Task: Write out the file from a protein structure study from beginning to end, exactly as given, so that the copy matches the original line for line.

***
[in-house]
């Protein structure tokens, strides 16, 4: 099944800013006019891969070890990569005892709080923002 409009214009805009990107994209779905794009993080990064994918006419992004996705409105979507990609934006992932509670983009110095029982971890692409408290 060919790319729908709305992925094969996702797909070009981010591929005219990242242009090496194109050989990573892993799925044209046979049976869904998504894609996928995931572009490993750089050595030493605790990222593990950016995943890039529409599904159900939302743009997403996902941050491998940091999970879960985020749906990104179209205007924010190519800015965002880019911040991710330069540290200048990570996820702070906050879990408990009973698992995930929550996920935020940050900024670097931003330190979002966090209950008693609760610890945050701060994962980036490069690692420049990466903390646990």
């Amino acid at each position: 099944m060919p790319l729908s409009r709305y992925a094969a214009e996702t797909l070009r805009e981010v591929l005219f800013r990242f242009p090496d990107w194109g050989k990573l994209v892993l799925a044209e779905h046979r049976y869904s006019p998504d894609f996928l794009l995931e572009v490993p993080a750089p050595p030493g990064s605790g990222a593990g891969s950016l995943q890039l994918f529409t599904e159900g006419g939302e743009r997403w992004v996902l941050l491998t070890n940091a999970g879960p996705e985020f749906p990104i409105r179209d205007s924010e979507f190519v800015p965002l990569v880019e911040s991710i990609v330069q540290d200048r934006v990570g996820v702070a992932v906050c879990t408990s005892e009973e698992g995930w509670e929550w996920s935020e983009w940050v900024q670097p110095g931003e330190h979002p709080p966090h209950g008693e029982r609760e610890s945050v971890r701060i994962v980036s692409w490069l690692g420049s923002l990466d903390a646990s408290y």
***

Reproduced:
[in-house]
């Protein structure tokens, strides 16, 4: 099944800013006019891969070890990569005892709080923002 409009214009805009990107994209779905794009993080990064994918006419992004996705409105979507990609934006992932509670983009110095029982971890692409408290 060919790319729908709305992925094969996702797909070009981010591929005219990242242009090496194109050989990573892993799925044209046979049976869904998504894609996928995931572009490993750089050595030493605790990222593990950016995943890039529409599904159900939302743009997403996902941050491998940091999970879960985020749906990104179209205007924010190519800015965002880019911040991710330069540290200048990570996820702070906050879990408990009973698992995930929550996920935020940050900024670097931003330190979002966090209950008693609760610890945050701060994962980036490069690692420049990466903390646990």
């Amino acid at each position: 099944m060919p790319l729908s409009r709305y992925a094969a214009e996702t797909l070009r805009e981010v591929l005219f800013r990242f242009p090496d990107w194109g050989k990573l994209v892993l799925a044209e779905h046979r049976y869904s006019p998504d894609f996928l794009l995931e572009v490993p993080a750089p050595p030493g990064s605790g990222a593990g891969s950016l995943q890039l994918f529409t599904e159900g006419g939302e743009r997403w992004v996902l941050l491998t070890n940091a999970g879960p996705e985020f749906p990104i409105r179209d205007s924010e979507f190519v800015p965002l990569v880019e911040s991710i990609v330069q540290d200048r934006v990570g996820v702070a992932v906050c879990t408990s005892e009973e698992g995930w509670e929550w996920s935020e983009w940050v900024q670097p110095g931003e330190h979002p709080p966090h209950g008693e029982r609760e610890s945050v971890r701060i994962v980036s692409w490069l690692g420049s923002l990466d903390a646990s408290y």